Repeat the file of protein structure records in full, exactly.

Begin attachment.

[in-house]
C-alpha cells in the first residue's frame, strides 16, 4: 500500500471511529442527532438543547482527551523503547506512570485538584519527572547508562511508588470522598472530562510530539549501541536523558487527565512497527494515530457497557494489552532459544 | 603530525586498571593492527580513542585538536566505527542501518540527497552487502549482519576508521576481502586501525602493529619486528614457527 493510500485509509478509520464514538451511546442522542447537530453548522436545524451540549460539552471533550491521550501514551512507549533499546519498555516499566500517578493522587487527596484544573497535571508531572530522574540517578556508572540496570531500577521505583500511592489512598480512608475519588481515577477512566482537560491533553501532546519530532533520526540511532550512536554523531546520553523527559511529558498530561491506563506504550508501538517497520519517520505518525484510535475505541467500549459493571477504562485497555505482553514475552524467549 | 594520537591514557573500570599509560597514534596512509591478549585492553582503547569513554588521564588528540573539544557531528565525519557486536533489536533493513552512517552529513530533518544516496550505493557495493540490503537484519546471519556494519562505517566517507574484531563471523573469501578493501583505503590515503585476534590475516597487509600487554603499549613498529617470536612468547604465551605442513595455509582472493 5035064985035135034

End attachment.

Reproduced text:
[in-house]
C-alpha cells in the first residue's frame, strides 16, 4: 500500500471511529442527532438543547482527551523503547506512570485538584519527572547508562511508588470522598472530562510530539549501541536523558487527565512497527494515530457497557494489552532459544 | 603530525586498571593492527580513542585538536566505527542501518540527497552487502549482519576508521576481502586501525602493529619486528614457527 493510500485509509478509520464514538451511546442522542447537530453548522436545524451540549460539552471533550491521550501514551512507549533499546519498555516499566500517578493522587487527596484544573497535571508531572530522574540517578556508572540496570531500577521505583500511592489512598480512608475519588481515577477512566482537560491533553501532546519530532533520526540511532550512536554523531546520553523527559511529558498530561491506563506504550508501538517497520519517520505518525484510535475505541467500549459493571477504562485497555505482553514475552524467549 | 594520537591514557573500570599509560597514534596512509591478549585492553582503547569513554588521564588528540573539544557531528565525519557486536533489536533493513552512517552529513530533518544516496550505493557495493540490503537484519546471519556494519562505517566517507574484531563471523573469501578493501583505503590515503585476534590475516597487509600487554603499549613498529617470536612468547604465551605442513595455509582472493 5035064985035135034